But it turns out an Exchange established by the federal government could be "an Exchange established by the State."  This is because, up until this point in the legislation, there was only one kind of Exchange mentioned - one established by a state.  Indeed, the bill unconditionally, in  requires states to set up an exchange.   But, knowing that states might not comply - and knowing that federalism principles in fact does not permit Congress to order the states to comply - the Exchanges had a backup.

Specifically, if the state does not establish an exchange, Section 18041(c)(1) of the ACA directs the government to "establish and operate such Exchange within the State and the Secretary shall take such actions as are necessary to implement such other requirements."  Not "an exchange," but "such exchange," i.e., the same exchange the state was obligated (but failed) to establish.
Of course, the challengers generally tried to argue that two different types of exchanges were defined in the statute as a whole.  But there were serious problems with this attempt.  The most prominent problem, but not the only one, is that the challengers' interpretation would mean that federal exchanges would have no qualified purchasers who might buy things on the exchange, and that these exchanges would be largely.  A second problem is that there are no specific references to an "Exchange established by the federal government," meaning that the bill would have nothing to say about them specifically.  And a third problem is that the very distinction is belied by the fact that Section 1311 itself defines an exchange established by the State as an "Exchange."  Thus, under the challengers' views, an "Exchange" would expressly be defined as one established under 1311, but would actually mean, in a world with 2 different exchanges, an exchange established under 1311 or 18041.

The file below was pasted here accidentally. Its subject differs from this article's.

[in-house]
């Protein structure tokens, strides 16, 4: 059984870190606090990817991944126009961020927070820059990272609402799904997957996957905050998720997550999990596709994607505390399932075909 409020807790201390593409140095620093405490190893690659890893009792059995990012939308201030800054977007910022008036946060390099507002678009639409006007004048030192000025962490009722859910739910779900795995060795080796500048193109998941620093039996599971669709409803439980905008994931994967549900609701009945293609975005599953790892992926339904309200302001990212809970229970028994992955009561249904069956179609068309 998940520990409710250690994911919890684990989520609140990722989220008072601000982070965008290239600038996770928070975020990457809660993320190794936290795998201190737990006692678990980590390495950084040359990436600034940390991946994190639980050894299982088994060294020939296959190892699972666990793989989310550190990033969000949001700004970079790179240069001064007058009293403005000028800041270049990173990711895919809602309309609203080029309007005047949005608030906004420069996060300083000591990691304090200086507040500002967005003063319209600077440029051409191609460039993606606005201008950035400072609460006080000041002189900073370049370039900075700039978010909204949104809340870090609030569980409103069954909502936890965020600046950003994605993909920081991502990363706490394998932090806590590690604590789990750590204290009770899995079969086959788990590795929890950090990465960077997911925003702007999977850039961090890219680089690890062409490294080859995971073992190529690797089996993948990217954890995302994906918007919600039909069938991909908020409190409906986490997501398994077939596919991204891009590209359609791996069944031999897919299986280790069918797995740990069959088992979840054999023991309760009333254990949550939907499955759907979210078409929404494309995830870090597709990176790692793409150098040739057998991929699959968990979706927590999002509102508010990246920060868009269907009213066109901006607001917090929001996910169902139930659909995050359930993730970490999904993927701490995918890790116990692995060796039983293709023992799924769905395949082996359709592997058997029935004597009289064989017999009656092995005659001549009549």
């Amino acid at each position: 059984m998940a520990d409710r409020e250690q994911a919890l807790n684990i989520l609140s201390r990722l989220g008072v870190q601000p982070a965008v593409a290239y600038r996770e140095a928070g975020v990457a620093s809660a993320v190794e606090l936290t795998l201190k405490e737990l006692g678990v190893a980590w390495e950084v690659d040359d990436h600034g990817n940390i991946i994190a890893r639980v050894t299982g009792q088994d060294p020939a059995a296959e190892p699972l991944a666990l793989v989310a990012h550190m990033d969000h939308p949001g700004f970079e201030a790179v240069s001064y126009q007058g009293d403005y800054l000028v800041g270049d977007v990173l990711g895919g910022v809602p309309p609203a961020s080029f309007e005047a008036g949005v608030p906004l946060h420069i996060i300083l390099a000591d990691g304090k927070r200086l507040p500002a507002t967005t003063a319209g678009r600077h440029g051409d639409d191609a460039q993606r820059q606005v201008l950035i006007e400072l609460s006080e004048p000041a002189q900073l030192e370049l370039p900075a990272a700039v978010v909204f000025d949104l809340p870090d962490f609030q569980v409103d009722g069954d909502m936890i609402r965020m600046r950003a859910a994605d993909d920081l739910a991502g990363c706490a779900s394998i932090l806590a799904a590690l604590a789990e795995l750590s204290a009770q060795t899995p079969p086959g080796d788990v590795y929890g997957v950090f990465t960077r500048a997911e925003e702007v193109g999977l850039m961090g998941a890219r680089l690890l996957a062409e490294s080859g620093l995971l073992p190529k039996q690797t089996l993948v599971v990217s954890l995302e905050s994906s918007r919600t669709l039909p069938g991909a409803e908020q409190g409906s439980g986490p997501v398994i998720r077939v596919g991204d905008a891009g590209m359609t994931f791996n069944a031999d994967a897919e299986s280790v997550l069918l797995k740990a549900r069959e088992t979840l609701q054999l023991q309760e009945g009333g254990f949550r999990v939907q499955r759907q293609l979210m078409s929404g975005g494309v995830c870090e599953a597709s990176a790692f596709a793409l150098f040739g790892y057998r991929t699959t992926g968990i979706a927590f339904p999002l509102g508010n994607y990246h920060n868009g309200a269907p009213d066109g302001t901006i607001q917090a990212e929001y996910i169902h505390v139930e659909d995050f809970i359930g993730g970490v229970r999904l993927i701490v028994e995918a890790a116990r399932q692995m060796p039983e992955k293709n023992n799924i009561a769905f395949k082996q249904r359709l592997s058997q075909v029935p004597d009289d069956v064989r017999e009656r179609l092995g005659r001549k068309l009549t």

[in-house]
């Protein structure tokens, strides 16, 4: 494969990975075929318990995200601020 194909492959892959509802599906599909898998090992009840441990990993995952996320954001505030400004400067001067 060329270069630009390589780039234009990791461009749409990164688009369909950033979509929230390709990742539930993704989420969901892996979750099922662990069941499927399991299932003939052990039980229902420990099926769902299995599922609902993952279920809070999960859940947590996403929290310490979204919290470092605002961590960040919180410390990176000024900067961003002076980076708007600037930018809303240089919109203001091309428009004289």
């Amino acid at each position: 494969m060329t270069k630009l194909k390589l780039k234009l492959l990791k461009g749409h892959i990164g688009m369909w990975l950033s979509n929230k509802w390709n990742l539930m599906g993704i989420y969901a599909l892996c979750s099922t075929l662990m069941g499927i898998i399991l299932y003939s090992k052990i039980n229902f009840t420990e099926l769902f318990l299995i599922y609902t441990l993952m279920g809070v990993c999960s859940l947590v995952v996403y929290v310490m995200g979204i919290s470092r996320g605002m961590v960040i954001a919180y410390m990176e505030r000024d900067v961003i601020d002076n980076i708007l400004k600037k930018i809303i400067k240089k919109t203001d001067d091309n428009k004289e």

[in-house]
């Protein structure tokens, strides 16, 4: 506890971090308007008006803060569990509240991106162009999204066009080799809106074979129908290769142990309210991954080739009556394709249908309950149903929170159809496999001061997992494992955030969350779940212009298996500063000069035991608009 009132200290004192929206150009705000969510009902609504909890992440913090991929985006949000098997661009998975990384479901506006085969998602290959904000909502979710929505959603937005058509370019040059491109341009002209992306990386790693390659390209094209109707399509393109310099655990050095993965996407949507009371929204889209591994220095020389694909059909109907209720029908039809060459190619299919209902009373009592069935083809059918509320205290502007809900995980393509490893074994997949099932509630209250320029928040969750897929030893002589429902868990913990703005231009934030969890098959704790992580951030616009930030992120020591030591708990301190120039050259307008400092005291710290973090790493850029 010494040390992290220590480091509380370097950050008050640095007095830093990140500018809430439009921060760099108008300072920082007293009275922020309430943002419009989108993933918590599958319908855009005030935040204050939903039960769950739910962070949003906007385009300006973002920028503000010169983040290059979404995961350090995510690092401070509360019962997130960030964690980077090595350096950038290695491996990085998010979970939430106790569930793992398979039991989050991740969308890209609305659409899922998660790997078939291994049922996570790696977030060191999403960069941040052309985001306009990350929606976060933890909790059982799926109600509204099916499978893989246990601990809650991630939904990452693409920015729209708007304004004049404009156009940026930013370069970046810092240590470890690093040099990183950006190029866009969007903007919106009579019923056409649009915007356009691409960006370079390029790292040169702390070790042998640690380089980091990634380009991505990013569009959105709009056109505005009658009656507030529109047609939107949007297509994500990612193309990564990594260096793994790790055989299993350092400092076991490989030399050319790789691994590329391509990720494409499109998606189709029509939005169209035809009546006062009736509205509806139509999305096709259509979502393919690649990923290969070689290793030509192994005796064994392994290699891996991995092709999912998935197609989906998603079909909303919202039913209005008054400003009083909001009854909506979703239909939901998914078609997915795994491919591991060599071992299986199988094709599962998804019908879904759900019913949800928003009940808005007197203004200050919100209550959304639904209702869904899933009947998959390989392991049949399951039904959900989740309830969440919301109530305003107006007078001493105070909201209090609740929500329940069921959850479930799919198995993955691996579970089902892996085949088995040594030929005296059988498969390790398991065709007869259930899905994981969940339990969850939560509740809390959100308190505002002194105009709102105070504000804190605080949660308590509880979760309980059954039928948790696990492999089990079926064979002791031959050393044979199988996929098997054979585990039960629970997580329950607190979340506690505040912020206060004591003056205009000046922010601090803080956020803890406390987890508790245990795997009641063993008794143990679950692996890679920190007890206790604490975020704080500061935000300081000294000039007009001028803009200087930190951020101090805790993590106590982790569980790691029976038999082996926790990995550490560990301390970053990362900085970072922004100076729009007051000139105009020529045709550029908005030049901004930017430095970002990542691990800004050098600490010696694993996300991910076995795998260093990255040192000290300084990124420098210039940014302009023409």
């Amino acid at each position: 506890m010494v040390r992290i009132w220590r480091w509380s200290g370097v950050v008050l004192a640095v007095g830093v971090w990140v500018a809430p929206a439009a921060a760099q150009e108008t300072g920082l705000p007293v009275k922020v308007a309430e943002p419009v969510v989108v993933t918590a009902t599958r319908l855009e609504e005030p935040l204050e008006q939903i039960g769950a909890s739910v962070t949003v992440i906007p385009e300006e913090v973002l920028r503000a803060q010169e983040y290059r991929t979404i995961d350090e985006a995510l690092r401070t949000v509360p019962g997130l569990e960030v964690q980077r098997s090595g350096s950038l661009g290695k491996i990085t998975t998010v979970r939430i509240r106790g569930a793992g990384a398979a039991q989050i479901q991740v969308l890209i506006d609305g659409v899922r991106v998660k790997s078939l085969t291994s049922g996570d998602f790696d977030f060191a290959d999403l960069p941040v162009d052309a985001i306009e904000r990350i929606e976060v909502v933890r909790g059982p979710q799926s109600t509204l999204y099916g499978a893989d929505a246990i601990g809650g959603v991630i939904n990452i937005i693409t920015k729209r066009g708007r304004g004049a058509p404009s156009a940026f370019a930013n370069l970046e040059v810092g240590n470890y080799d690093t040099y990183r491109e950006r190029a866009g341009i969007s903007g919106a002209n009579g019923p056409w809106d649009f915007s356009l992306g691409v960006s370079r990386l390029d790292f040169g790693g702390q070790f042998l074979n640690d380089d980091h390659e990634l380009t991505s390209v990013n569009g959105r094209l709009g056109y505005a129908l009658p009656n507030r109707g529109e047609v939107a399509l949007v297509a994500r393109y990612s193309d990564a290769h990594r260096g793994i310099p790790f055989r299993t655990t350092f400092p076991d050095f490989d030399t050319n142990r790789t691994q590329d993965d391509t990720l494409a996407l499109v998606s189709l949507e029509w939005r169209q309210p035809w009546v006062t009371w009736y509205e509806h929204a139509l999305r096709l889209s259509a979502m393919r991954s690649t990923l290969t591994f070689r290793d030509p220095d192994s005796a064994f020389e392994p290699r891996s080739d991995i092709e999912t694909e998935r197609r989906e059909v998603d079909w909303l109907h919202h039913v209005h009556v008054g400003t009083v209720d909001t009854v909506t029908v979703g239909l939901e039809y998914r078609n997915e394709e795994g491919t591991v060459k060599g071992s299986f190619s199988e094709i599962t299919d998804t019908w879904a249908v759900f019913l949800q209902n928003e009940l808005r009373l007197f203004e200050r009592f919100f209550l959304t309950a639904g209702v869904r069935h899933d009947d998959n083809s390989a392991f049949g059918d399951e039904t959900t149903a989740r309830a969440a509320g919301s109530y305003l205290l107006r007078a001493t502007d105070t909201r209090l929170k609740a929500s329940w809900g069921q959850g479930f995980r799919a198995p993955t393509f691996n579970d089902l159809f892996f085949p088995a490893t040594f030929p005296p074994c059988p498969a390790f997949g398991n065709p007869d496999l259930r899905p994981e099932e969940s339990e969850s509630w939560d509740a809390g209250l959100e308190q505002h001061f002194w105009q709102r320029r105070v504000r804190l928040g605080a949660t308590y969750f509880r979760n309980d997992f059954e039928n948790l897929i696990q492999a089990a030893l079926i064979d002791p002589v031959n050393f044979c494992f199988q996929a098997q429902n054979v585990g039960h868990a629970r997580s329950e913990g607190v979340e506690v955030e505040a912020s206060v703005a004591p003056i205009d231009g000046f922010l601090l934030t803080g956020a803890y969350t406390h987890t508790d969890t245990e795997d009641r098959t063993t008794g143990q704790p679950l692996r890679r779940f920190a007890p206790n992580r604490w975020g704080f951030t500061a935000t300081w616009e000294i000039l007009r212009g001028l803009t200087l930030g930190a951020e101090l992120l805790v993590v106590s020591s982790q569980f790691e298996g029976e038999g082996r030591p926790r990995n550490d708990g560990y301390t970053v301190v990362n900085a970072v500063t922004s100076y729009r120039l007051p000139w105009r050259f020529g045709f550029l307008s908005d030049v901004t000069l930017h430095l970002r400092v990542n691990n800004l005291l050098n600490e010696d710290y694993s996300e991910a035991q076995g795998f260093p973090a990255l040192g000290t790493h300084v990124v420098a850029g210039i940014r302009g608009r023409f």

Now, is an exchange established by the federal government a Section 1311 "Exchange established by the State" or just a Section 18041(c) "Exchange?"  Outside of context, it obviously could be both.  Context could help - if the statute clearly delineated, in a meaningful way, between "Exchanges" and "Exchanges established by the state," defining the parameters of both, that would tend to show that there was an intended distinction, possibly eliminating ambiguity.  But in reality, other than the fact that the language sometimes isolated from "Exchange" to "Exchange established by the State," only one type of exchange was delineated.